Taking the “P” Out of The ARP?

I just happened to check up on the website of the American Reform Party earlier this morning and I noticed the following disclaimer…

We are NOT a political party, we DO NOT have ballot access in any state and DO NOT run candidates. We support third party candidates and independents.

So I guess they are a “party” and not a “political party” or something? It later goes on to state “if you agree with our principals, join the American Reform Revolution” - suggesting perhaps a new name for the organization they’re trying to build?

6 Responses to “Taking the “P” Out of The ARP?”

  1. green in brooklyn Says:

    American Reform Revolution - sounds like a car commercial, and a bad one at that.

    R.I.P. Reform party

  2. Citizens For A Better Veterans Home[s] Says:

    American Reform Movement? ARM?

  3. Robert Says:

    Max Linn and Eric Eidsness are running under the Reform Party.

  4. Esta Says:

    I think the reform party is just what this country needs! It doesn’t matter what they call their organization.

  5. Citizens For A Better Veterans Home[s] Says:

    “Reform the Reform Party?”

  6. Sean Scallon Says:

    The ARP was the first splinter faction of the Reform Party formed in 1996. These Reform Party members were tired of the dictatorial control of the Pertotistas and decided to form a splinter group that ultimately never amounted to much.

    The problem with the Reform Party, besides Perot himself, was the fact that it could never decide what it wanted to be, a right-wing populist party or a centrist/left wing good government party. Ultimately that’s where the fault line was between the Buchananits and the Verney/Mangia faction which tried to give its nomination to John Haeglin of all people in order to stop Buchanan, which shot their credibility to hell.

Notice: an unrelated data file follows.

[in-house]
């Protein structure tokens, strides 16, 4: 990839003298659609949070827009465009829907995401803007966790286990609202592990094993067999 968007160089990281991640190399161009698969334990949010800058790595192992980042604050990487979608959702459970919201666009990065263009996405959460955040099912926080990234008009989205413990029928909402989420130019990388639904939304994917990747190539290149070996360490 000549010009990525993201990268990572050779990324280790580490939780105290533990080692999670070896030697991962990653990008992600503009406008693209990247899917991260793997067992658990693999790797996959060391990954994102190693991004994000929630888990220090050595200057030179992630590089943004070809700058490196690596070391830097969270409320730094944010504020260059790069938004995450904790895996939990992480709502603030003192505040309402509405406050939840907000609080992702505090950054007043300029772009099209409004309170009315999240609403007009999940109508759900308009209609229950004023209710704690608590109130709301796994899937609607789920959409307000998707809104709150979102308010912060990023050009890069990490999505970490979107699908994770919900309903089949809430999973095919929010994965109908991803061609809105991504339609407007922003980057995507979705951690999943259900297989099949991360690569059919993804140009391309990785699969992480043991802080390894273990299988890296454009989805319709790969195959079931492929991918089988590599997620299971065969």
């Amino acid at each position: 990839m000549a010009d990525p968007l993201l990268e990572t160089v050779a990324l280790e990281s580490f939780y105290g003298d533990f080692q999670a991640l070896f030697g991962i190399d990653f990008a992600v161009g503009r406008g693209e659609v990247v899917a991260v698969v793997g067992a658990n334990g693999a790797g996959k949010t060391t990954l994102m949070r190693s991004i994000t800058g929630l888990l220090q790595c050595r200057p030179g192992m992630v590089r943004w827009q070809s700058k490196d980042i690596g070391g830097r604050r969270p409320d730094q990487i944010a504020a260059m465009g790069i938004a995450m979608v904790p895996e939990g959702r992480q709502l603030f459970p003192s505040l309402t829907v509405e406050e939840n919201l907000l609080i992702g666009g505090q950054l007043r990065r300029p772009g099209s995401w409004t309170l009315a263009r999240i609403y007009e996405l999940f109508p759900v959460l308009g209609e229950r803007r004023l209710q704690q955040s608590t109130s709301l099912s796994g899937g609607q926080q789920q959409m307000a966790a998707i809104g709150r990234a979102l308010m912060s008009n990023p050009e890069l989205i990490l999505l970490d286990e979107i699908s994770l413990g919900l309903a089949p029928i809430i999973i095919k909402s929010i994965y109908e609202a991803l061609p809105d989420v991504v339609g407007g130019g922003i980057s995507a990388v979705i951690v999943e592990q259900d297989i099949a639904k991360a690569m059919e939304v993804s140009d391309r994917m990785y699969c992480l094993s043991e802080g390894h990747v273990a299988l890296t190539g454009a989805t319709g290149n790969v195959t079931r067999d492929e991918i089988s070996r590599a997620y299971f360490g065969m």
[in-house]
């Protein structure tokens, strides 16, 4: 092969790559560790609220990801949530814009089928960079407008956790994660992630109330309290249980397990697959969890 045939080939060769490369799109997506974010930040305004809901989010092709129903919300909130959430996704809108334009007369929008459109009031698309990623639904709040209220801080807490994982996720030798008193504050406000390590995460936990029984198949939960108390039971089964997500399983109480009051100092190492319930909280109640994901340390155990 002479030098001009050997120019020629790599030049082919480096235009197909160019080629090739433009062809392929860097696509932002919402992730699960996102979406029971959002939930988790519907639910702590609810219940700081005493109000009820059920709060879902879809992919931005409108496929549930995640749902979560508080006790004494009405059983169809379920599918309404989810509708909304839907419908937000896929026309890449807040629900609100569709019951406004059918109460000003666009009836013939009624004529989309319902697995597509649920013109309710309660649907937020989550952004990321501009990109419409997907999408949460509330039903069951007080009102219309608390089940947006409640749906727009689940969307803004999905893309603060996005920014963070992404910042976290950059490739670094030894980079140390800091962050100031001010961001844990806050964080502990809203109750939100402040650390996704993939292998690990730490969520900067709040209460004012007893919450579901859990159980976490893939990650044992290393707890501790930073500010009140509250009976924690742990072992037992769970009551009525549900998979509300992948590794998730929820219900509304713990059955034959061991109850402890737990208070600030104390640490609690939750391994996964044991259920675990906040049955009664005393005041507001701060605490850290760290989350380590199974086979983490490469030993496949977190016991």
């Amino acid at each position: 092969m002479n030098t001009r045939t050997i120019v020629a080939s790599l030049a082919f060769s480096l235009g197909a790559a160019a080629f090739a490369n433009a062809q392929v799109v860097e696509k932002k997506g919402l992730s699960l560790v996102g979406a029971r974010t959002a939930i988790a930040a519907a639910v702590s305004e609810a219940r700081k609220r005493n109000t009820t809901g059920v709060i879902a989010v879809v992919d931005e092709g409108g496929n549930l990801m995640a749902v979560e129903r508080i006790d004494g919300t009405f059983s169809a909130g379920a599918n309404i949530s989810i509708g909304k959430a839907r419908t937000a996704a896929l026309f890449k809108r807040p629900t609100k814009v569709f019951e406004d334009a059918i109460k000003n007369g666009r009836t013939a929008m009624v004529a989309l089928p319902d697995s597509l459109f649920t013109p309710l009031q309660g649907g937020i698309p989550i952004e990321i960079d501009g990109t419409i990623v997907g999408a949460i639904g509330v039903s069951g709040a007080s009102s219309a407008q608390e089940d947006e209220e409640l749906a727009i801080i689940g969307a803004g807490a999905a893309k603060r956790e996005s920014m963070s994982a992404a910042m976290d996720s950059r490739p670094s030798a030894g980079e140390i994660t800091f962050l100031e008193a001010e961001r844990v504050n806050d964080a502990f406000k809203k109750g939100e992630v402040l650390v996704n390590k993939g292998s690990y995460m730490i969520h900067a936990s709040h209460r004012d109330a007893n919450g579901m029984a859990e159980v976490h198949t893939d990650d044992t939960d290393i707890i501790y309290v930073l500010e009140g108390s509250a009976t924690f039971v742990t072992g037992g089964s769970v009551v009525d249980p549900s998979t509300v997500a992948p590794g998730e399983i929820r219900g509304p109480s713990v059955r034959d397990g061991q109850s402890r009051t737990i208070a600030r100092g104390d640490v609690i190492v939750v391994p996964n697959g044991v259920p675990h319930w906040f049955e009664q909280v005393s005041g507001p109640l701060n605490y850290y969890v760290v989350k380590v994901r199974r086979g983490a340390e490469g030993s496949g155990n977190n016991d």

I see the same problem with the Reform Party offshoot, the Independence Party, in Minnesota. The IP would be an interesting idea if they could unite moderate Republicans and DFLers in the suburbs, but their insistence upon ignoring social issues is silly, it’s like the Whigs trying to ignore slavery hoping it would go away. To simple pretent such issues do not exists or not deal with them is very disengenous and a disservice to the voters. Tell people where you stand and let the chips fall where they may. What’s wrong with that? It was this dubiousness that killed Tim Penny’s chance of being elected governor in Minnesota and it may very well kill the IP in the future.

    It’s ain’t easy trying to be a centrists that’s for sure. Something the Unity ‘08 people should think long an hard about.

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